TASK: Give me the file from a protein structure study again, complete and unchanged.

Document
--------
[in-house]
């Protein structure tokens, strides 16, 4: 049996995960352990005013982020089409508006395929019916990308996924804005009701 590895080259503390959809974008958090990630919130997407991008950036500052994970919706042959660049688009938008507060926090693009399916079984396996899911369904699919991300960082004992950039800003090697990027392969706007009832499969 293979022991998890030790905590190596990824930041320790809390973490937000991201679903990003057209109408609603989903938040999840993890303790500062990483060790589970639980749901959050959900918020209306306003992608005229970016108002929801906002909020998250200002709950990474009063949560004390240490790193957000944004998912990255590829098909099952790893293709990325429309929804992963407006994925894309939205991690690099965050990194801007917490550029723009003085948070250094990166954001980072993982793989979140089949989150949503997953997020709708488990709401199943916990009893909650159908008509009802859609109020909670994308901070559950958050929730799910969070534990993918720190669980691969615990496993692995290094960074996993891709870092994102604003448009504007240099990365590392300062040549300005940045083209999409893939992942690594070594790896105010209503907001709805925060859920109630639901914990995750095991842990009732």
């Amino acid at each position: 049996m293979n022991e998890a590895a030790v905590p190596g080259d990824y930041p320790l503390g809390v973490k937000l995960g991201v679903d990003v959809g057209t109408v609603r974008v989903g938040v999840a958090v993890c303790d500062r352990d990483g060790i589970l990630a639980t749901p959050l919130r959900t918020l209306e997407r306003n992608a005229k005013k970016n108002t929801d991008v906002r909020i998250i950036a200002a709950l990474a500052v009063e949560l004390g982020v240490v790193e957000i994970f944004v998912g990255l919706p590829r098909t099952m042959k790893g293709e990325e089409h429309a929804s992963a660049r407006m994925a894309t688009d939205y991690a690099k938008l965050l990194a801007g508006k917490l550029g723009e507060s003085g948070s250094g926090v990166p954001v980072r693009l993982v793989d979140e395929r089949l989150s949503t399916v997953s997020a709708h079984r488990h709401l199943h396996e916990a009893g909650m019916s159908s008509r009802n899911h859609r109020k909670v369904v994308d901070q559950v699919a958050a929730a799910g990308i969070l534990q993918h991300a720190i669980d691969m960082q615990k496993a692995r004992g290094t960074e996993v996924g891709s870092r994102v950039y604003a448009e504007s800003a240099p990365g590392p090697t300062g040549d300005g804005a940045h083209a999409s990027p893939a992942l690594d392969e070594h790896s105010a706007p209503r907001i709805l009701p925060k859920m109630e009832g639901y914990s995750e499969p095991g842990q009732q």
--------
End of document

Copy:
[in-house]
């Protein structure tokens, strides 16, 4: 049996995960352990005013982020089409508006395929019916990308996924804005009701 590895080259503390959809974008958090990630919130997407991008950036500052994970919706042959660049688009938008507060926090693009399916079984396996899911369904699919991300960082004992950039800003090697990027392969706007009832499969 293979022991998890030790905590190596990824930041320790809390973490937000991201679903990003057209109408609603989903938040999840993890303790500062990483060790589970639980749901959050959900918020209306306003992608005229970016108002929801906002909020998250200002709950990474009063949560004390240490790193957000944004998912990255590829098909099952790893293709990325429309929804992963407006994925894309939205991690690099965050990194801007917490550029723009003085948070250094990166954001980072993982793989979140089949989150949503997953997020709708488990709401199943916990009893909650159908008509009802859609109020909670994308901070559950958050929730799910969070534990993918720190669980691969615990496993692995290094960074996993891709870092994102604003448009504007240099990365590392300062040549300005940045083209999409893939992942690594070594790896105010209503907001709805925060859920109630639901914990995750095991842990009732």
């Amino acid at each position: 049996m293979n022991e998890a590895a030790v905590p190596g080259d990824y930041p320790l503390g809390v973490k937000l995960g991201v679903d990003v959809g057209t109408v609603r974008v989903g938040v999840a958090v993890c303790d500062r352990d990483g060790i589970l990630a639980t749901p959050l919130r959900t918020l209306e997407r306003n992608a005229k005013k970016n108002t929801d991008v906002r909020i998250i950036a200002a709950l990474a500052v009063e949560l004390g982020v240490v790193e957000i994970f944004v998912g990255l919706p590829r098909t099952m042959k790893g293709e990325e089409h429309a929804s992963a660049r407006m994925a894309t688009d939205y991690a690099k938008l965050l990194a801007g508006k917490l550029g723009e507060s003085g948070s250094g926090v990166p954001v980072r693009l993982v793989d979140e395929r089949l989150s949503t399916v997953s997020a709708h079984r488990h709401l199943h396996e916990a009893g909650m019916s159908s008509r009802n899911h859609r109020k909670v369904v994308d901070q559950v699919a958050a929730a799910g990308i969070l534990q993918h991300a720190i669980d691969m960082q615990k496993a692995r004992g290094t960074e996993v996924g891709s870092r994102v950039y604003a448009e504007s800003a240099p990365g590392p090697t300062g040549d300005g804005a940045h083209a999409s990027p893939a992942l690594d392969e070594h790896s105010a706007p209503r907001i709805l009701p925060k859920m109630e009832g639901y914990s995750e499969p095991g842990q009732q």